Session Title: SLE – Clinical Poster I: Epidemiology & Pathogenesis
Session Type: Poster Session (Sunday)
Session Time: 9:00AM-11:00AM
Background/Purpose: Subjects with Systemic Lupus Erythematosus (SLE) are at elevated risk for end-organ damage. Lupus nephritis continues to be the complication with the highest standardized mortality ratio in SLE, yet clinicians have few tools to identify patients at risk. A complete blood count is a readily available test but little is known about its usefulness in tracking lupus nephritis and activity. In recent years, neutrophil/lymphocyte (NLR), monocyte/lymphocyte (MLR), and platelet/lymphocyte (PLR) ratios have emerged as markers of systemic inflammation. This study sought to evaluate the association between NLR, MLR, and PLR and its individual components and lupus disease activity and lupus nephritis.
Methods: 25 matched healthy controls and 85 patients fulfilling ACR or SLICC criteria for SLE were enrolled in the study and demographics, disease activity, as measured by the Hybrid SLEDAI, medications, and clinical manifestations were recorded. 20 lupus patients included in the study had active lupus nephritis, as defined by proteinuria greater than 500 mg/g creatinine. A complete blood cell count was assessed on all patients and healthy controls. Patients with platelet counts less than 100K or on nonsteroidal anti-inflammatory drugs were excluded from the study.
Results: Overall, SLE patients had a significantly higher PLR (p=0.0001), NLR (p=0.0003), and MLR (p=0.0035) compared to healthy controls. Lymphocyte counts alone negatively associated with SLEDAI (beta=-0.31, p=0.006) but monocyte, neutrophil, or platelet counts did not show a significant association with SLEDAI. All three ratios showed a significant positive association with SLEDAI in linear regression analysis with PLR being a better predictor than lymphocyte counts alone (beta=0.38, p< 0.0001). The associations between PLR or MLR but not NLR and SLEDAI remained significant in a multivariate linear regression model adjusting for age, race, sex, ethnicity, and medications. Specifically, the dose of glucocorticoids did not explain the clinical associations with these cellular ratios. When evaluating active lupus nephritis, PLR (p=0.118) was not significant in a logistic regression and NLR (p=0.007) and MLR (p=0.007) performed equally well. These associations between NLR or MLR and active lupus nephritis persisted in a multivariate logistic regression model adjusting for age, race, sex, ethnicity, and medications. Interestingly, lymphocyte, monocyte, neutrophil, or platelet counts alone did not associate with active lupus nephritis.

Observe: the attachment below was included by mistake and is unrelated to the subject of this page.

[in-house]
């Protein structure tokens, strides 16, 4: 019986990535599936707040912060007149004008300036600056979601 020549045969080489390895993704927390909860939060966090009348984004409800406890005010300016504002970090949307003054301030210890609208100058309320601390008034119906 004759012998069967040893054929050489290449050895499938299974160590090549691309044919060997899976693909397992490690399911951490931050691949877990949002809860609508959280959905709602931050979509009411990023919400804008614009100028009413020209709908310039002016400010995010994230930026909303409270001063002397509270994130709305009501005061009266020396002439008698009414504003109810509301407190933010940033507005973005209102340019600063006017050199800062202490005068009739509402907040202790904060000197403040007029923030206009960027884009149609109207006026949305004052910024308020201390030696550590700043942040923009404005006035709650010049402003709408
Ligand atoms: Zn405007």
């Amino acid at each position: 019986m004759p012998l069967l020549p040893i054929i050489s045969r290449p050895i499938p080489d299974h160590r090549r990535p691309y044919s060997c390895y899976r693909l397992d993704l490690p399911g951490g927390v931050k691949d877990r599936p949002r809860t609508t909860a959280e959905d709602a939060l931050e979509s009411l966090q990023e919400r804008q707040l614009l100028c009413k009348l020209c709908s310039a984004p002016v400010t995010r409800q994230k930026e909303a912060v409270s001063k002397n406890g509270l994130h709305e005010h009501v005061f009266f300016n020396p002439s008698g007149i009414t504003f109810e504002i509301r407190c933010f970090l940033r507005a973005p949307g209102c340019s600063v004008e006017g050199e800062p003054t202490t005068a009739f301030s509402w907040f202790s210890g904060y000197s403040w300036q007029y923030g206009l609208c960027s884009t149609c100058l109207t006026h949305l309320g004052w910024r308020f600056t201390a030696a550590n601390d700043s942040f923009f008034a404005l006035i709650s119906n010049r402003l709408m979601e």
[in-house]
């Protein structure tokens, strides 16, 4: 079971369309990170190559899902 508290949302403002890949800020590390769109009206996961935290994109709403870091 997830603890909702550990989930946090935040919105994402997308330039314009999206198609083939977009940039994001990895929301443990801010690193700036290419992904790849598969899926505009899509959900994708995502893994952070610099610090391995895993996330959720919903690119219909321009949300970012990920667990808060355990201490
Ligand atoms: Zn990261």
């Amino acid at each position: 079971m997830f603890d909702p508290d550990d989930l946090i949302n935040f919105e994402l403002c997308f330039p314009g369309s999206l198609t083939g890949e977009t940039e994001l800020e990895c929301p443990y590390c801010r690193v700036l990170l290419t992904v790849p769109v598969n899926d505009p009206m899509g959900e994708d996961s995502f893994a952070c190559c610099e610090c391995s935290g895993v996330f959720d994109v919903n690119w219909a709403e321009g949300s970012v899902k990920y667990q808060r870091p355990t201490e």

Conclusion: These data suggest that by using standard clinical labs to calculate NLR, MLR, and PLR clinicians may be able to better characterize lupus activity and current lupus nephritis.
To cite this abstract in AMA style:Carlucci P, Luttrell-Williams E, Bhan R, Trad C, El Bannoudi H, Izmirly P, Belmont H, Buyon J, Berger J. Association Between Neutrophil to Lymphocyte, Monocyte to Lymphocyte, and Platelet to Lymphocyte Ratios and Lupus Disease Activity and Lupus Nephritis [abstract]. Arthritis Rheumatol. 2019; 71 (suppl 10). https://acrabstracts.org/abstract/association-between-neutrophil-to-lymphocyte-monocyte-to-lymphocyte-and-platelet-to-lymphocyte-ratios-and-lupus-disease-activity-and-lupus-nephritis/. Accessed November 28, 2020.
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ACR Meeting Abstracts - https://acrabstracts.org/abstract/association-between-neutrophil-to-lymphocyte-monocyte-to-lymphocyte-and-platelet-to-lymphocyte-ratios-and-lupus-disease-activity-and-lupus-nephritis/